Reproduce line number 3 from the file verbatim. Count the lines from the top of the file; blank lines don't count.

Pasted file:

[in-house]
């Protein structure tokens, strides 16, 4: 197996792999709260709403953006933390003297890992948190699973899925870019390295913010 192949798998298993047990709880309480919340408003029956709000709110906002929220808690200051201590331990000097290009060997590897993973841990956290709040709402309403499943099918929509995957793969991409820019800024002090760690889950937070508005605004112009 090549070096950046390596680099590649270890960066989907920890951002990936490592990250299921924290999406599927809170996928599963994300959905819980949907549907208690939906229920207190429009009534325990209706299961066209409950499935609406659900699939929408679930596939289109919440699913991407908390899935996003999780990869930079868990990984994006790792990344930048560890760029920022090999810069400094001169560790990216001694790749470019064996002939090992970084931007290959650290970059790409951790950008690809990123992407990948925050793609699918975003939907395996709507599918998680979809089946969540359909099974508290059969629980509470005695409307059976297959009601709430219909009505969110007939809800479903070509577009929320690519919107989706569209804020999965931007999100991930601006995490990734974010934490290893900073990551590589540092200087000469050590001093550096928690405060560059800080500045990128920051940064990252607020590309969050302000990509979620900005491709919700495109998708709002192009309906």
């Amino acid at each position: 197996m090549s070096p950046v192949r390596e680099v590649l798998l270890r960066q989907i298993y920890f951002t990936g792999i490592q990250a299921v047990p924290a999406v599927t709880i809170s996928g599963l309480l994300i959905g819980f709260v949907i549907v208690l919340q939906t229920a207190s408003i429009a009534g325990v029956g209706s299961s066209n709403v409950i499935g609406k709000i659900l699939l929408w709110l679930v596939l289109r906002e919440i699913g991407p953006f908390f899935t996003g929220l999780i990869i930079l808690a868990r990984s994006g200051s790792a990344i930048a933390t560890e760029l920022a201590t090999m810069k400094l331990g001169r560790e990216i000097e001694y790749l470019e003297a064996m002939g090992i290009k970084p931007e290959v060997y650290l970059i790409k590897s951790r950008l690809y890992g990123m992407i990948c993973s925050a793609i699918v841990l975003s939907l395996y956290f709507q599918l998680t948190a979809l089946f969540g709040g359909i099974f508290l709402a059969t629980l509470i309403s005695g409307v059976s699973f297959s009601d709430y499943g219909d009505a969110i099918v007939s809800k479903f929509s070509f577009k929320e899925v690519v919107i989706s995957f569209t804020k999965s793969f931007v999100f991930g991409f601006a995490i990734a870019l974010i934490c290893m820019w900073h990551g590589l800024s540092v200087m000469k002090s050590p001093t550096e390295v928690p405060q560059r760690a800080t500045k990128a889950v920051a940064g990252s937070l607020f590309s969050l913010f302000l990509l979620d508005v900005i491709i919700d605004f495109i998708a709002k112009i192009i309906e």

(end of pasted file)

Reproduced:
């Amino acid at each position: 197996m090549s070096p950046v192949r390596e680099v590649l798998l270890r960066q989907i298993y920890f951002t990936g792999i490592q990250a299921v047990p924290a999406v599927t709880i809170s996928g599963l309480l994300i959905g819980f709260v949907i549907v208690l919340q939906t229920a207190s408003i429009a009534g325990v029956g209706s299961s066209n709403v409950i499935g609406k709000i659900l699939l929408w709110l679930v596939l289109r906002e919440i699913g991407p953006f908390f899935t996003g929220l999780i990869i930079l808690a868990r990984s994006g200051s790792a990344i930048a933390t560890e760029l920022a201590t090999m810069k400094l331990g001169r560790e990216i000097e001694y790749l470019e003297a064996m002939g090992i290009k970084p931007e290959v060997y650290l970059i790409k590897s951790r950008l690809y890992g990123m992407i990948c993973s925050a793609i699918v841990l975003s939907l395996y956290f709507q599918l998680t948190a979809l089946f969540g709040g359909i099974f508290l709402a059969t629980l509470i309403s005695g409307v059976s699973f297959s009601d709430y499943g219909d009505a969110i099918v007939s809800k479903f929509s070509f577009k929320e899925v690519v919107i989706s995957f569209t804020k999965s793969f931007v999100f991930g991409f601006a995490i990734a870019l974010i934490c290893m820019w900073h990551g590589l800024s540092v200087m000469k002090s050590p001093t550096e390295v928690p405060q560059r760690a800080t500045k990128a889950v920051a940064g990252s937070l607020f590309s969050l913010f302000l990509l979620d508005v900005i491709i919700d605004f495109i998708a709002k112009i192009i309906e």